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Book Report: The Hunger Games

The last-but-one book Your Humble Blogger read in 2010 was The Hunger Games, the first book of a Big Deal YASF trilogy by Suzanne Collins. I have been hearing such great things about it for so long that I got past skeptical and was back around to eager again. On the other hand, I didn't know somehow that Ms. Collins was also the author of the Gregor the Overlander series, which might have brought me back to skeptical.

Digression: Hunh. I appear to have quite enjoyed the Overlander when I read it. My recollection is that I didn't. I have avoided reading the rest of the books, largely because I didn't like the first one, but it seems I did like the first one. I mean, with some annoyances. I suspect that in memory the annoyances have outweighed the pleasures, but is that a fault of the books, or of my memory? Quite often I find that my recollection of a book's pleasures and annoyances differs widely from what I wrote at the time. One good thing about having written actual blog notes about books, rather than just listing them, is that I do have that note to look back to. On the other hand, I don't know that my immediate response (or my would-have-been-immediate-if-I-weren't-so-bad-at-doing-things-immediately response) is any more accurate than my response after the book has sifted through my brain and ripened into memory. At least I am remembering the right book, so that's all right. End Digression.

I was utterly captivated by The Hunger Games. Y'all know that I'm a fiend for narrative, and the plot of this book moves along like a sonnovabitch. Rattling good plot. And the characters are good, too, although of course most of the minor characters are pretty minor. But I like a deftly drawn minor character that stands out without being either unnecessarily three-dimensional or taking up too much page-turning time. The fox-faced girl, for instance, or the hiding girl. Great, sharp characters, not because they are fully realized but because they are just right for their purpose.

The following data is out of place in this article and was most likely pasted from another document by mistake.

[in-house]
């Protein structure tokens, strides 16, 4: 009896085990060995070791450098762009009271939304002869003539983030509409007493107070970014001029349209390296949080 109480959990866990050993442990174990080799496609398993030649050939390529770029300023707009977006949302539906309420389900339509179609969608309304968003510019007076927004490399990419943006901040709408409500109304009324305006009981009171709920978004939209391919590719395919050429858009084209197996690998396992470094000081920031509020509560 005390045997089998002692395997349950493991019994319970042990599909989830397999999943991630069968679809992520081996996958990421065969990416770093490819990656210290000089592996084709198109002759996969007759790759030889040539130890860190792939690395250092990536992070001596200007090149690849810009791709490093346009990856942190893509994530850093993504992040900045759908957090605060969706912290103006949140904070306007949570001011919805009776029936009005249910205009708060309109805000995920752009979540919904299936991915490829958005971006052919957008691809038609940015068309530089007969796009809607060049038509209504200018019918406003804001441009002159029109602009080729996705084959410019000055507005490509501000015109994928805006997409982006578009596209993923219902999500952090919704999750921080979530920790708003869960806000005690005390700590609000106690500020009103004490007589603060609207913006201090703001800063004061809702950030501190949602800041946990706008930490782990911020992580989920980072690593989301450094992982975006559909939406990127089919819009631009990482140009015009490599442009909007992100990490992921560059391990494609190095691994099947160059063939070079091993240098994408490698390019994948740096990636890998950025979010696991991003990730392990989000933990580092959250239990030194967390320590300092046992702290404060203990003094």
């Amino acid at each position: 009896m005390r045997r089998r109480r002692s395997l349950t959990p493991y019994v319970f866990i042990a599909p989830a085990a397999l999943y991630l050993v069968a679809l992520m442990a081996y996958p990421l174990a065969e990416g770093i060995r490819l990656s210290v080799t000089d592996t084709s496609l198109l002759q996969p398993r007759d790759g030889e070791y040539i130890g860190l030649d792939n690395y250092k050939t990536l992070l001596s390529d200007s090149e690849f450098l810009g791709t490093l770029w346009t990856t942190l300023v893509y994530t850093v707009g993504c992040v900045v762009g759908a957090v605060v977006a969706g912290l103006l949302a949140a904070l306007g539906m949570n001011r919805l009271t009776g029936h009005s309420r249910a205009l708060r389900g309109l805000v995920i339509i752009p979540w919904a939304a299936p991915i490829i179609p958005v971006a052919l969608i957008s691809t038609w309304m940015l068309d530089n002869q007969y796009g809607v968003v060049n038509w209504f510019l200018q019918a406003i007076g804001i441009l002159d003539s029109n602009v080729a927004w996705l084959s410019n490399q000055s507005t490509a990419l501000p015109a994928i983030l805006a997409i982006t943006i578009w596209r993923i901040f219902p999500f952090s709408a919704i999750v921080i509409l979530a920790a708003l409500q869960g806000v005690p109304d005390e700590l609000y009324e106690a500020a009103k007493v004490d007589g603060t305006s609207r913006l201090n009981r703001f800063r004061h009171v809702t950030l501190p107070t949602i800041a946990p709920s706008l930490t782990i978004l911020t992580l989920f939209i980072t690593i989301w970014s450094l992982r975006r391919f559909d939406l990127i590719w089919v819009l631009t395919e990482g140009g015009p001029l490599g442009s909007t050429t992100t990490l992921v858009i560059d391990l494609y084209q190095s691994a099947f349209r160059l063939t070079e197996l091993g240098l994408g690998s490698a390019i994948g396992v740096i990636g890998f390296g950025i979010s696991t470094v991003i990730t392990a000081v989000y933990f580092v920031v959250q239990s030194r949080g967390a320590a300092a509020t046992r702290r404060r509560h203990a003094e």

And although there is a certain heavy-handedness to it, the book is smart and sharp-edged. I mean, yes, it's a dystopia with teenagers forced to kill each other until only one remains, which, you know, not the most original idea. But where I was worried it would be pale Battle Royale, it turns out that the book is at its best attacking reality TV. The whole thing is filmed, you see, and everyone is forced to watch it (no, it makes no sense, don't worry about that), but what everybody sees is highly edited. We read some of the ways in which the contestants are aware of their ratings (not exactly ratings, but that's the idea) and the ways in which the show and its outcome is manipulated by the editors and producers. My experience with reality shows is limited, really, to the cooking ones, and I got enough of an education about film and TV that I watched them with some awareness of what was going on. But most teenagers don't get that education, I think, unless they pick it up somewhere. Such as in this book.

I think the main success of this book, for me, is that. And if it gives an unpleasant connotation of violence and fascism to Chopped or Project Runway, well, that's a good thing, too.

Tolerabimus quod tolerare debemus,
-Vardibidian.